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Concrete Slat Compliance. 1 – Slot Reducers

14 August 2013

A report of BPEX trials testing new floor slot reduction and closure techniques for British pig production, published as No. 17 in its 'Research into Action' series.

On-farm studies of concrete floors in pig buildings have found cases where the slot width exceeds the permitted maximum; often due to age or wear. UK farm assurance standards ensure that participating farms conform to the relevant legislation1. Farmers are, therefore, seeking remedial solutions and need to be confident of their efficacy.

A series of evaluation trials was commissioned by BPEX to look at slot reduction and closure techniques which have recently been made available commercially. These include slot reducer inserts, steel bar inserts, slot closure inserts and compounds applied to surfaces.

This publication refers to the first of these trials which consisted of assessing stainless steel slot reducers in four units around the country. The assessments measured the interaction of the pigs with the floor with respect to welfare and durability of the device over time. Real Welfare based assessments were used.

Real Welfare is an industry-led project funded by BPEX to help pig producers demonstrate pig welfare and boost productivity, using ‘welfare outcomes’ or ‘animal-based’ measures. These measures are:

  • Tail lesions
  • Body marks
  • Lameness
  • Enrichment use
  • In need of a hospital pen.


An open invitation was extended to potential suppliers of these devices to participate in this long-term evaluation. Four farms producing growers and finishers were used for the trial:

  • one farm had full pen treatment
  • three farms had partial pen treatment.

After installation, each farm had three visits over a period of several months, either by a veterinary surgeon or BPEX staff, to assess the welfare of the pigs using the Real Welfare outcomes measures as well as scoring for bursae on the legs. The producers were also asked for their feedback with regard to:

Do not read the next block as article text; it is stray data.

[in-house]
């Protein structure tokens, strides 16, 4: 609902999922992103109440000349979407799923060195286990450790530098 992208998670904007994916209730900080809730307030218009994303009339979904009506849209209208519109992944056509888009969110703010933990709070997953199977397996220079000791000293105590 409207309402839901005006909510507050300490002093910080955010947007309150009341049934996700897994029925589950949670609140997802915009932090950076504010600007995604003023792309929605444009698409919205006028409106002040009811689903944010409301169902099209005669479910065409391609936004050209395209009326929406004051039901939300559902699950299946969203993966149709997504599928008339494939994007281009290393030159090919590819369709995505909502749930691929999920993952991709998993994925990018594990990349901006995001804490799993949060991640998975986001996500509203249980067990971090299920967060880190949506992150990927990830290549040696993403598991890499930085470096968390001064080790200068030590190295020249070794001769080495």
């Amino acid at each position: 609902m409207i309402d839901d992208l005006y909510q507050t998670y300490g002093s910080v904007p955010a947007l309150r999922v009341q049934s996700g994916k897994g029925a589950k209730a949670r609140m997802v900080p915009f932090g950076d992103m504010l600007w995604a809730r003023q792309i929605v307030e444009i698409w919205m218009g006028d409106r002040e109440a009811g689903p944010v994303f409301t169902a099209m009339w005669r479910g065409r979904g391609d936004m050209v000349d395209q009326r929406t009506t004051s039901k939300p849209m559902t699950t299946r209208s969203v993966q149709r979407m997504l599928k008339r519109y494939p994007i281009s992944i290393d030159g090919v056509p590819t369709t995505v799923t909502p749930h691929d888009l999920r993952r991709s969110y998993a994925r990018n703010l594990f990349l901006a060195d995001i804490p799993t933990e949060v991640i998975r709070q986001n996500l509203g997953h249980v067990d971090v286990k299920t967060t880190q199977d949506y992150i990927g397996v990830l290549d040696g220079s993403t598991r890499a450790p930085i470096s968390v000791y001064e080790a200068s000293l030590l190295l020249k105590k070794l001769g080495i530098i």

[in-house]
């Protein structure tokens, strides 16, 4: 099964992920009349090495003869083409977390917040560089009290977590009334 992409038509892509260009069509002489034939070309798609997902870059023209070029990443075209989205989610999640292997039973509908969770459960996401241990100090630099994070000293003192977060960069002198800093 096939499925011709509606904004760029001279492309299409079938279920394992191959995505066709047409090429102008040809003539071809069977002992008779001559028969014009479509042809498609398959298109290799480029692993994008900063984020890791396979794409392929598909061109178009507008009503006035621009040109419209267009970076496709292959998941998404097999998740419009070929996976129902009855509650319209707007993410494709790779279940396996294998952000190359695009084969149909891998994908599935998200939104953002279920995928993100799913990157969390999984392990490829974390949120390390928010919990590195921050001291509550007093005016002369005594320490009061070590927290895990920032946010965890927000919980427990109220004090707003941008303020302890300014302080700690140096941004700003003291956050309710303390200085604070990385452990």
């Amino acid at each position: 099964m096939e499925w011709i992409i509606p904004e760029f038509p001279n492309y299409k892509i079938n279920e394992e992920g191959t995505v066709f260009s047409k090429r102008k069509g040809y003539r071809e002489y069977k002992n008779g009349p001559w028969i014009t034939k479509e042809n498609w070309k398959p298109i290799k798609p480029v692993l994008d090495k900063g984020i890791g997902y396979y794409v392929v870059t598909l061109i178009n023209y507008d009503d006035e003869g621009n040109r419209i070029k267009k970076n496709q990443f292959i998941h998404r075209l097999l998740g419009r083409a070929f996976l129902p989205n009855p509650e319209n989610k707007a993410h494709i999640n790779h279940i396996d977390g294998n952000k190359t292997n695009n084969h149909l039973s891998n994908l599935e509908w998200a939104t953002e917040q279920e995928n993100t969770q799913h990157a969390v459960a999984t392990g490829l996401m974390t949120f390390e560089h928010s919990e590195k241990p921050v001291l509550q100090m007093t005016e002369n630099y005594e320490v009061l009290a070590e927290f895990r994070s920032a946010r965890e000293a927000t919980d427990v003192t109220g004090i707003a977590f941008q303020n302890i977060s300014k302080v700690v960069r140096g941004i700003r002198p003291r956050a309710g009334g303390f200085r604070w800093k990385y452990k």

• ease of installation
  • durability of the reducers
  • methods for fixing the reducers
  • general satisfaction, and
  • suggestions for improvements.


Slot reducers in a pen

Repair of damage around feeder using a combination of granite/epoxy compound and slot reducers

Insert mechanism

To date, there appear to be no significant differences in the key welfare measures, e.g. body marks, lameness, bursae and tail biting, between pigs housed with and without the reducers. Additional measures considered, such as pigs requiring a hospital pen and the use of enrichment, were also not significantly different.

It should be noted that the comparison is being made between pigs kept in pens with slot reducers installed versus the equivalent number and age of pigs in adjacent pens; the floors of these pens were often of sub-optimal condition. On some of the units, the ‘worst’ pens received the treatment (slot reducers), so the control pens may have had slats in reasonable condition.

There were no consistent trends across all units and no sustained trends at individual unit level. On some of the units, all slots in treatment pens were filled with slot reducers, while on others, reducers were applied in patches to repair areas where damage was present.

The slot reducers were generally perceived to be a good start but the following limitations with the trial batch were highlighted:

  • The pigs’ ability to remove the reducers if they are not correctly installed
  • Strong, commercial multipurpose adhesive has been found to be more successful than rubberised flexible adhesives to keep them in place
  • The reducers used in the trial were not suitable for fitting to extremely wide gaps, eg greater than 25mm
  • It is critical to ensure that pigs cannot get their snouts under the edges of the reducers, for example, if the short ends of the reducers are exposed
  • Where the slat is badly corroded, creating a difference in level, this could result in the reducers becoming loose
  • The profile of some slot sides meant that the fixing device initially used had limited success.

The manufacturer has now addressed these issues with an expanded range of products to match customers’ needs.


This work has confirmed that, when correctly installed:

  • The inserts provide an effective means for correcting floors.
  • The inserts meet current regulations and the Defra Code of Practice for the Welfare of Pigs without any negative impacts on the pigs.
  • Both Defra and Animal Health and Veterinary Laboratories Agency staff were satisfied that the inserts are an acceptable solution to reducing the gap width of slots.
  • When the correct combination of length of insert, grippers and resin were used the farmers found them to be a durable solution.

Next steps

BPEX is continuing its monitoring over the longer term.

August 2013

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